The “whistleblower complaint” contains a lot of hearsay. That’s true, but the allegations are of sufficiently troubling acts as to be worth investigating.

Russiagate was a hoax, and the same people who spread it are yelling about this. Russia interfered in the 2016 election; the president has repeatedly denied that point; and top aides expressed their willingness to get election help from the Russian government. The idea that there was something worth looking into was no hoax, even if Robert Mueller was unable to show that Trump was involved in a criminal conspiracy.

The multiplicity of grounds Trump’s enemies have cited to call for impeachment shows they are just after him for partisan reasons. Partisanship is definitely playing a large role, just as Hamilton predicted. Note, though, that this defense of Trump is similar to one Hillary Clinton’s fans made over her emails: They’ve alleged one thing after another about her for decades, so why take this one seriously? It wasn’t wrong for Clinton’s defenders to point to Republican partisanship. But Clinton also had a history of ethical corner-cutting that kept leading to accusations, some of them justified and some of them unjustified. Trump seems to have a habit of confusing his interests with the country’s, and it too is leading to scandal after scandal.

Trump’s enemies are trying to annul an election; they can’t accept his legitimacy. Trump is the legitimate president, and some of his opponents have foolishly denied it. He was elected fair and square under the process our Constitution lays out. If he’s removed from office after an impeachment trial, he’ll have exited the presidency under another process the Constitution lays out. And Hillary Clinton won’t become president.

Removing a president for high crimes and misdemeanors is not something to be done lightly. There is plenty of room for debate over what counts as an impeachment-worthy offense. It may be wiser to leave a judgment of Trump’s conduct to the next election. But if Congress chooses to leave him in office, it shouldn’t be based on the weak arguments his defenders are currently making.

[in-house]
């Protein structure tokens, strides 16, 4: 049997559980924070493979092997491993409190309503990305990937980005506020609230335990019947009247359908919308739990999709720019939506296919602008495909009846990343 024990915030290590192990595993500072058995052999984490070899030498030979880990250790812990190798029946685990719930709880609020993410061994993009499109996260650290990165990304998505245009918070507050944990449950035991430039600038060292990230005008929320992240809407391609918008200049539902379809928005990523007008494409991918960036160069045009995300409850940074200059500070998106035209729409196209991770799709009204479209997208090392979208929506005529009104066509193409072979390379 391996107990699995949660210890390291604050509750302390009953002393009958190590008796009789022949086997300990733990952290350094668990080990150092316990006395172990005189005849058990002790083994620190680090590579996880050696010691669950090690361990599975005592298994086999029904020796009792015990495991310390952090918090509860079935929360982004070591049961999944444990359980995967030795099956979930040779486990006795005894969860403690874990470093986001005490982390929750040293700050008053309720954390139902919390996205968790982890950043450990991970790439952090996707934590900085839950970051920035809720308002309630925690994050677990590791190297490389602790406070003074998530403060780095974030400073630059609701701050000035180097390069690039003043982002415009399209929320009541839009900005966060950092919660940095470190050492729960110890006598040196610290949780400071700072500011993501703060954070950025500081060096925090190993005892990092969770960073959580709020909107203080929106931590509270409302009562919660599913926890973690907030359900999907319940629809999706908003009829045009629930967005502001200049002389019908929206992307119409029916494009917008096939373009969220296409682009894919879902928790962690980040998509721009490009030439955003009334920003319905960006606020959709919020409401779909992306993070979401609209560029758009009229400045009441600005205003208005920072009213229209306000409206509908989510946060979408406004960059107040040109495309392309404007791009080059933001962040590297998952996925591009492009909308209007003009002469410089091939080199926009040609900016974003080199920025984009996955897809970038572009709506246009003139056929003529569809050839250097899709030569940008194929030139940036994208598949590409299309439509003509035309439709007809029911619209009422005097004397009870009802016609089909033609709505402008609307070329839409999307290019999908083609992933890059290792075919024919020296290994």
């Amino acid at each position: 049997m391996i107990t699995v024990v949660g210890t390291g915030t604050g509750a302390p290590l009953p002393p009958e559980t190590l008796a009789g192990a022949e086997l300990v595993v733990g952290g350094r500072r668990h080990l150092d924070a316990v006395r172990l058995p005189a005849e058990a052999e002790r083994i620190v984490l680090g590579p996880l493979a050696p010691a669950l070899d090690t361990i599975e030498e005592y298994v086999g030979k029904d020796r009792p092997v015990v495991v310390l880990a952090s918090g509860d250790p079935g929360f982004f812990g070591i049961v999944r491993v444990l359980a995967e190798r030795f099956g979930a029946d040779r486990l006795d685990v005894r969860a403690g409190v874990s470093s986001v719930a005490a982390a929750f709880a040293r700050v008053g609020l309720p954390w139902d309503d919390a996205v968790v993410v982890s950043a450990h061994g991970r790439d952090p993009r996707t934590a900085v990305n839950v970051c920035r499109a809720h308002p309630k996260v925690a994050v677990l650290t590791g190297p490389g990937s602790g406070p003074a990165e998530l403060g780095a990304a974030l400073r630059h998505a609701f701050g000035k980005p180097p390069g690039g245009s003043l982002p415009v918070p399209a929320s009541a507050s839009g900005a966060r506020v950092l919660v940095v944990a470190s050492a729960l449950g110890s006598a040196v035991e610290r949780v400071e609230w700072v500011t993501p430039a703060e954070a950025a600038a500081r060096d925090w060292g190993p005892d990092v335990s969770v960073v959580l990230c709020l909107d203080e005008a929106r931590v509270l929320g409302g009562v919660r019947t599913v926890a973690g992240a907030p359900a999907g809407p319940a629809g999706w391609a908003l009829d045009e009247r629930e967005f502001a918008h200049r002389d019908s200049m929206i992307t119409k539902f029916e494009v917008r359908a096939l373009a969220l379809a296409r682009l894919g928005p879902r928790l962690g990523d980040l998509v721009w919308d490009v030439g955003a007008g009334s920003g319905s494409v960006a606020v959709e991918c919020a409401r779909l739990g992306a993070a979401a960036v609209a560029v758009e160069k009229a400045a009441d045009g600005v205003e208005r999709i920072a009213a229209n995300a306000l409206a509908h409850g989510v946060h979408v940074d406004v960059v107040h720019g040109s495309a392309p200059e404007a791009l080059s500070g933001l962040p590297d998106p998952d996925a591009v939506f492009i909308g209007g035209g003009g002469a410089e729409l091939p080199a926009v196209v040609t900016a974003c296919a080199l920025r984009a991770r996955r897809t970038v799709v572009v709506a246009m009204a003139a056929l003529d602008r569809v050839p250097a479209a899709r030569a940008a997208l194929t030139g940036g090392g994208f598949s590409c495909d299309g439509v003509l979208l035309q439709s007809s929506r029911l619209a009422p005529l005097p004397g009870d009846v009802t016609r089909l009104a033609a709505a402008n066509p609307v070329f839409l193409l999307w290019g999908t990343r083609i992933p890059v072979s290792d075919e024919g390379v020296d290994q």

If you lose all hope, you can always find it again -- Richard Ford in The Sportswriter
0

#13813 User is offline   y66 

  • PipPipPipPipPipPipPipPip
  • Group: Advanced Members
  • Posts: 5,810
  • Joined: 2006-February-24

Posted 2019-September-27, 08:48

Zelensky, Zelenskyy, Zelenskyi or Zelenskiy? wikipedia explains:

Quote

Zelensky's name lacks an established Latin-alphabet spelling, and it has been romanized in various ways: for example Volodymyr Zelenskyi or Zelenskyy from Ukrainian, or Vladimir Zelenskiy from Russian. Zelenskyy is the spelling in his passport and his administration has used it since May 2019, but his spokesperson - Iuliia Mendel - does not object to other spellings

If you lose all hope, you can always find it again -- Richard Ford in The Sportswriter
0

#13814 User is offline   barmar 

  • PipPipPipPipPipPipPipPipPipPipPipPip
  • Group: Admin
  • Posts: 20,719
  • Joined: 2004-August-21
  • Gender:Male

Posted 2019-September-27, 09:42

View Postandrei, on 2019-September-26, 10:14, said:

I have never seen/heard anything, but unnamed sources have told me that ....

Hearsay is not admissable evidence in a criminal trial. But that doesn't mean it's irrelevant. IANAL, but I think it's acceptable as probable cause to start an investigation. And consistent hearsay from multiple sources is more credible.

Furthermore, impeachment is not a criminal trial. The Constitution does not set any standard for the reasons for beginning an impeachment investigation. The House has wide latitude, there's no presumption of innocence.

#13815 User is online   Winstonm 

  • PipPipPipPipPipPipPipPipPipPipPip
  • Group: Advanced Members
  • Posts: 15,861
  • Joined: 2005-January-08
  • Gender:Male
  • Location:Tulsa, Oklahoma
  • Interests:Art, music

Posted 2019-September-27, 11:27

I found this history of the arguments and reasons for including impeachment in the Constitution of value. It is long, so I will try to separate it to make skimming easier if a full read is too much.


Quote

Comments in the state ratifying conventions also suggest that those who adopted the Constitution viewed impeachment as a remedy for usurpation or abuse of power or serious breach of trust.

Charles Cotesworth Pinckney of South Carolina stated that the impeachment power of the House reaches "those who behave amiss, or betray their public trust."

Edmund Randolph said in the Virgina convention that the President may be impeached if he "misbehaves."61 He later cited the example of the President's receipt of presents or emoluments from a foreign power in violation of the constitutional prohibition of Article I, section 9.

George Mason argued that the President might use his pardoning power to "pardon crimes which were advised by himself" or, before indictment or conviction, "to stop inquiry and prevent detection."


Quote

Edmund Randolph referred to the checks upon the President:

It has too often happened that powers delegated for the purpose of promoting the happiness of a community have been perverted to the advancement of the personal emoluments of the agents of the people; but the powers of the President are too well guarded and checked to warrant this illiberal aspersion.

Quote